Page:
Sime Darby and the IntelliGas Group have entered into a unique partnership which will see the production of cutting edge technology, set to significantly reduce fuel costs for miners and reduce greenhouse gas emissions.
Mine Energy Solutions (MES) Executive Director, Craig James, said MES was a joint venture between the Queensland-based gas technology specialist, IntelliGas and multinational Sime Darby to displace imported diesel as the dominant fuel for heavy machinery.
MES has adopted High Density Natural Gas (HDCNGTM) to deliver significant, safe and sustainable fuel savings to owners of mobile machinery.
MES has also developed and applied cutting edge engine and fuel management technology to convert a CAT 3516B engine to dual fuel and enable up to 95 per cent displacement of diesel fuel with natural gas over a full range of operating conditions on a dynamometer.
Mr James said the dual fuel converted engine had been fitted to a Caterpillar 789C mine truck with field trials conducted at Morayfield in QLD, attracting over 150 industry, government and business observers over 10 demonstration days.
“Average diesel displacement in excess of 80 per cent was achieved over the full range of drive cycle conditions simulated by the trials without loss of torque or power,” he said.
“MES is focussed exclusively on mining applications, initially in Australia, and then internationally. MES sees the HDCNG to be a “game changer” for the mining industry.
“In addition to the ability to reduce fuel costs, MED also reduced carbon dioxide emissions by up to 25 per cent and significantly cuts particulate and noxious emissions, delivering health safety and environmental benefits to the mine owner, its work force and adjacent communities.
“The uptake of this technology will also improve road safety. In Central Queensland, there is the potential to take as many as 8,000 diesel tanker trucks off the roads annually between the fuel depots at Mackay and Gladstone and mine sites to the West.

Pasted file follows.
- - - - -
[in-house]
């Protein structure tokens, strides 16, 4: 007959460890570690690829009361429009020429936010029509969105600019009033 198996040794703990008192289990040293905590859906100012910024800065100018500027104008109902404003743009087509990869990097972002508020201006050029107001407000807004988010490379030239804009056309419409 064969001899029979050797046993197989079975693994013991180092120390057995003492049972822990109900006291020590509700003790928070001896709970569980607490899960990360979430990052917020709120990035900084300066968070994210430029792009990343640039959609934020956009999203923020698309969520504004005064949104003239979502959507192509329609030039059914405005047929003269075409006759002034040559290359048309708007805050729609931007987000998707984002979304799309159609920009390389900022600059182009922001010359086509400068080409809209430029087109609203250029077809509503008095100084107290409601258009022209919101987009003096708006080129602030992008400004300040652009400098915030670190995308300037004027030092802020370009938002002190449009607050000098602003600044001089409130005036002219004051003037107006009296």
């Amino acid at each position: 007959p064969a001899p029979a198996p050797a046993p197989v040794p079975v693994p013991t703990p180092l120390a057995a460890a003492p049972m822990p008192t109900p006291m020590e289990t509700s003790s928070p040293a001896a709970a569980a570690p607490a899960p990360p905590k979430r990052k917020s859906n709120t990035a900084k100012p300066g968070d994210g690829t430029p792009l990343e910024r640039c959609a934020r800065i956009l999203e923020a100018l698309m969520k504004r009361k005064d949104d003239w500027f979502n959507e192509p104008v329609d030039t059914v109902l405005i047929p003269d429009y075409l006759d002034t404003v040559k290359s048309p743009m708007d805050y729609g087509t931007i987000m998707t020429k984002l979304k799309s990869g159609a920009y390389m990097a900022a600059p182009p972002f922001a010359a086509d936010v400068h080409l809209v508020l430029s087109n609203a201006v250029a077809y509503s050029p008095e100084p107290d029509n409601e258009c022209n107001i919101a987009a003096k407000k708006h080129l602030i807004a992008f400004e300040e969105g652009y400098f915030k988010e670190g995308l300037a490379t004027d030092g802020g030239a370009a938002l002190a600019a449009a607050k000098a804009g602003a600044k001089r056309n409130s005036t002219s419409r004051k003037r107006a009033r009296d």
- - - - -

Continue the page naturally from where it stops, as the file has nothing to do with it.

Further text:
“Adding to the a gas fuelled engine also improves driver comfort as it produces less noise and vibration.”
MES field trials truck driver, Ben Causer, said these benefits were immediately noticeable.
Mr Causer, who has 18 years experience driving heavy-duty mine equipment as driver and instructor, said drivers would love the engine running on gas because the vibration simply faded away.
“The truck performs better and more crisply with the MES controls, even on diesel; but, when the natural gas fuel is introduced it is also noticeably smoother,” he said.
The engine technology is innovative, can be retrofitted to existing mine fleets including dozers, wheel loaders and diesel shovels and integrated seamlessly with existing manned vehicles or autonomous mining machinery,” Mr James said.
“MES intends to offer the mining industry an end-to-end fuel solution never before experienced in the industry. Many major mine sites throughout Australia are relatively close to natural gas sources and/ or gas transmission pipelines. MES will source gas supplies, compress it to HDCNG, transport it to the mine and provide either automated or mibile re-fuelling systems.
HDCNG is natural gas compressed, transported, stored and dispensed at pressures in excess of 350 bar (5076psi). It has approximately twice the energy density of conventional CNG and approximately 65 per cent the energy density of LNG. It has less space and weight claim than CNG and none of the safety in handling and other issues that result from the cryogenic nature of LNG.
The HDCNG fuel packs will be mounted on the mine truck in four fuel cassettes, each containing two lightweight composite cylinders, which are designed to be robotically exchanged at the re-fuelling station in less than five minutes and on both sides of the truck simultaneously – much like a “Swap and Go” bottle exchange. Alternatively an “in-pit” mobile re-fuelling service can be provided.
The MES HDCNG technology is genuine dual fuel: should gas supply be interrupted, the engine is still capable of running on 100 per cent diesel and reverts automatically if required to do so. Should the truck be relocated to a mine where natural gas is not available, the dual fuel conversions are easily reversible.
As a result of the field demonstrations MES is confident that the Caterpillar 789C HDCNG dual fuel mine truck will be accepted into a mine fleet for the necessary next step – extensive reliability and operational trials as a prelude to commercialization.